This document is ©2005, John Larocque. All rights reserved.
On January 26 the SciFi Wire confirmed that the rumors were true. "The series would resemble its predecessor in name only, offering new characters, a new villain to replace the Cylons and a new ship," said a spokesman for the network. At this point the entire online fan community was up in arms, and three days later the network retracted the story.
On February 22, 2001, Variety magazine announced that Bryan Singer and Tom DeSanto, the creative team behind The Usual Suspects and the phenomenally successful X-Men movie, were slated to bring back Galactica on behalf of Studios USA. In an interview with Michael Fleming, Singer wrote:
"The lesson I learned on X-Men is to have a healthy respect for the fan base of sci-fi fantasy franchises, and I'm confident that the Galactica brand is a sleeping giant. It was a show I watched during its initial run, from the pilot to the final episode. The essence and the brand name is quite potent in a climate where there's a great deficit of sci-fi programming."
USA Television Production Group president David Kissinger endorsed the team and the plans to take the series into prime time. Kissinger was quoted as saying, "It's possible that we might be able to do a dual window scenario with the Sci-Fi Channel." Studios USA executive Dan Pasternack was interviewed a day later on the SciFi Wire, adding that the premiere probably wouldn't appear any earlier than mid-season 2002. He also made several comments that addressed many of the concerns that were raised against the "biodomes" project, noting that the new project featured Cylons and was endorsed by Glen Larson.
"Bryan Singer's intent is to be very faithful to the spirit and legacy of the original show.... to creatively to go forward in time as the saga has continued in his mind... He is not looking to take it in any direction that would be disappointing to fans of the original show... Bryan and Glen [Larson] sat down. We wanted to make sure this union was very blessed by Glen. ... He has blessed this and wants to see it go forward... I think it's safe to say you can't do Battlestar Galactica without Cylons, [but] what our relationship to the Cylons will be, I can't say... I don't know if [finding Earth] is the goal in this show. ... We could be on a different exodus... It's pretty epic stuff we're going to do. We're committed to doing it right, now that we have Bryan. It's waited some 20-odd years to be reborn."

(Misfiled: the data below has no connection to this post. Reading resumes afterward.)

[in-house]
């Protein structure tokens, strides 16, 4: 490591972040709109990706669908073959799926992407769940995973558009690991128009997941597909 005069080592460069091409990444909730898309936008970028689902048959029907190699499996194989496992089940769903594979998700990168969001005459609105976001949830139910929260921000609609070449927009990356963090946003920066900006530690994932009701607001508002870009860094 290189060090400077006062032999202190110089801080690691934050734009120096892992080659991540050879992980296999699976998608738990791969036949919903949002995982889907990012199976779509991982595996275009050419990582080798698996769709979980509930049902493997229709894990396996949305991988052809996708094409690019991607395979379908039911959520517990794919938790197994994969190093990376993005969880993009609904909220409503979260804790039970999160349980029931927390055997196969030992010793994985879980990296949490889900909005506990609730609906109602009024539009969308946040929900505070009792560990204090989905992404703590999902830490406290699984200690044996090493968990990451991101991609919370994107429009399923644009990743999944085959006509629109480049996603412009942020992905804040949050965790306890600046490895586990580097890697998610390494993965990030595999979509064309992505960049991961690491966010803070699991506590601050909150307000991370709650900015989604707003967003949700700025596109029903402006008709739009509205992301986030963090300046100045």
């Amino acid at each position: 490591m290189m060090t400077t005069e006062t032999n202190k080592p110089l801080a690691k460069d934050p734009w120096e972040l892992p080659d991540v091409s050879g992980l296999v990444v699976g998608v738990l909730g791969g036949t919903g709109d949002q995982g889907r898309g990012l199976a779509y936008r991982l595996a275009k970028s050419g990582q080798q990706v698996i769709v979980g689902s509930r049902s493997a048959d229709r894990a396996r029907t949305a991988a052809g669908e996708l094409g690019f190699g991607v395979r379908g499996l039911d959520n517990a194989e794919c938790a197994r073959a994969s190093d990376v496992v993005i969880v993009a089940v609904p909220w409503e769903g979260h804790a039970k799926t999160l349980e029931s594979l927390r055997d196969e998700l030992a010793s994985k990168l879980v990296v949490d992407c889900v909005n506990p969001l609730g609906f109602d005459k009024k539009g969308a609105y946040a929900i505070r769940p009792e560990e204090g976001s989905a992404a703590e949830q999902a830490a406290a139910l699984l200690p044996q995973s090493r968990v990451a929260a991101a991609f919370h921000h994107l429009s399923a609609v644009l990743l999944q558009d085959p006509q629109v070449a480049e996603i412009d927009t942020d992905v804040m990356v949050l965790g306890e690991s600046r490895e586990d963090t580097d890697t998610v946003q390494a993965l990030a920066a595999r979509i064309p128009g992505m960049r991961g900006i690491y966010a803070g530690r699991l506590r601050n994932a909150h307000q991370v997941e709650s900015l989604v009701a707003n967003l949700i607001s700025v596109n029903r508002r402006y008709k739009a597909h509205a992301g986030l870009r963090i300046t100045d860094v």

In an interview with Fandom.com, DeSanto ducked the question of whether original cast members would be used, but promised that "old fans and people who haven't heard of it alike will be happy with the new series." He admitted to not having seen Richard Hatch's Second Coming trailer and had no info on the network or the location shoot. Regarding the production, "I think it's going to surprise. The same way X-Men surprised the studio, I think this will surprise the network and will become a phenomenon. I don't think people realize the passion people have for this show and the fond memories of the show."
Then the information dried up. BattlestarGalactica.com webmaster Michael Faries relayed spotted reports gleamed from his phone calls with Tom DeSanto and the production offices. Bryan Singer met and talked with Richard Hatch who officially endorsed the project, saying he was elated and that it was a wonderful surprise for him. Fans learned that the DeSanto/Singer team had actually been working on their Galactica project since last August and that the Variety article was only a formal announcement and that preproduction was already underway.
In early March, key cast members were being considered and Dan Angel and Billy Brown ("X-Files") were recruited as showrunners for the new production, helping flesh out the pilot script. By April, Studios USA had green-lighted the production and both a series bible and first-draft script had been completed. In June, the Fox network agreed to host the new two-hour Battlestar Galactica continuation series pilot. Tom DeSanto was elated. "I've dreamed of bringing Battlestar Galactica back for over 10 years now and could not think of a better home for it than Fox."